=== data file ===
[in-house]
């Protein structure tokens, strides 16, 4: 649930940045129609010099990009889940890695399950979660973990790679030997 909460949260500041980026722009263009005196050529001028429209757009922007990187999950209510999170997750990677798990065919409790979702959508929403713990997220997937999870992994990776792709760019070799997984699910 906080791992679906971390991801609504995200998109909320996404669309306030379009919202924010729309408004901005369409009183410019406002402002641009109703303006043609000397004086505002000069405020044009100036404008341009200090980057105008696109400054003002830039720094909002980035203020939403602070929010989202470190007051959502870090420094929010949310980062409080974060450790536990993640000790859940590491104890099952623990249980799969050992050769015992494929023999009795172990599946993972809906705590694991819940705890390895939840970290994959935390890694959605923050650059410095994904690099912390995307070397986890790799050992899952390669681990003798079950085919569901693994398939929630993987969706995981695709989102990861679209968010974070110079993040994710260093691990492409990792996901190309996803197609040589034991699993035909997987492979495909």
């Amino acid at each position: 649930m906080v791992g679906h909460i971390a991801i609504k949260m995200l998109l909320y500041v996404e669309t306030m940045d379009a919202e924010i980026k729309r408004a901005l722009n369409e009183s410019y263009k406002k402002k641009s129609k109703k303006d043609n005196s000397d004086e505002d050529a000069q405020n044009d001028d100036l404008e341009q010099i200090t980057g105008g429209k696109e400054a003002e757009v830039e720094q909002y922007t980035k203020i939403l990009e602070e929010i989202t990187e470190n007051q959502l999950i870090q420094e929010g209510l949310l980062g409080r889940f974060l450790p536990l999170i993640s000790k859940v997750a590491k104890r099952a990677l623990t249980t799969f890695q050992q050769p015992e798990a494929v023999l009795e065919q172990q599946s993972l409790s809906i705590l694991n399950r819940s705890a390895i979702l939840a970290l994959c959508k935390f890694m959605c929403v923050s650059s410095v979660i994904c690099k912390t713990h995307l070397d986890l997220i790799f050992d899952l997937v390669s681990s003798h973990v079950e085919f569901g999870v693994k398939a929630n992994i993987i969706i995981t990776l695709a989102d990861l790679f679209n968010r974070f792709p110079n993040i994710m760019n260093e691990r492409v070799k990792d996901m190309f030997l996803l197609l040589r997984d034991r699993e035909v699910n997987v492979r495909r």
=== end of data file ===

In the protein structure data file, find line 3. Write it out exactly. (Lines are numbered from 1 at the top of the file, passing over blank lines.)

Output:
């Amino acid at each position: 649930m906080v791992g679906h909460i971390a991801i609504k949260m995200l998109l909320y500041v996404e669309t306030m940045d379009a919202e924010i980026k729309r408004a901005l722009n369409e009183s410019y263009k406002k402002k641009s129609k109703k303006d043609n005196s000397d004086e505002d050529a000069q405020n044009d001028d100036l404008e341009q010099i200090t980057g105008g429209k696109e400054a003002e757009v830039e720094q909002y922007t980035k203020i939403l990009e602070e929010i989202t990187e470190n007051q959502l999950i870090q420094e929010g209510l949310l980062g409080r889940f974060l450790p536990l999170i993640s000790k859940v997750a590491k104890r099952a990677l623990t249980t799969f890695q050992q050769p015992e798990a494929v023999l009795e065919q172990q599946s993972l409790s809906i705590l694991n399950r819940s705890a390895i979702l939840a970290l994959c959508k935390f890694m959605c929403v923050s650059s410095v979660i994904c690099k912390t713990h995307l070397d986890l997220i790799f050992d899952l997937v390669s681990s003798h973990v079950e085919f569901g999870v693994k398939a929630n992994i993987i969706i995981t990776l695709a989102d990861l790679f679209n968010r974070f792709p110079n993040i994710m760019n260093e691990r492409v070799k990792d996901m190309f030997l996803l197609l040589r997984d034991r699993e035909v699910n997987v492979r495909r």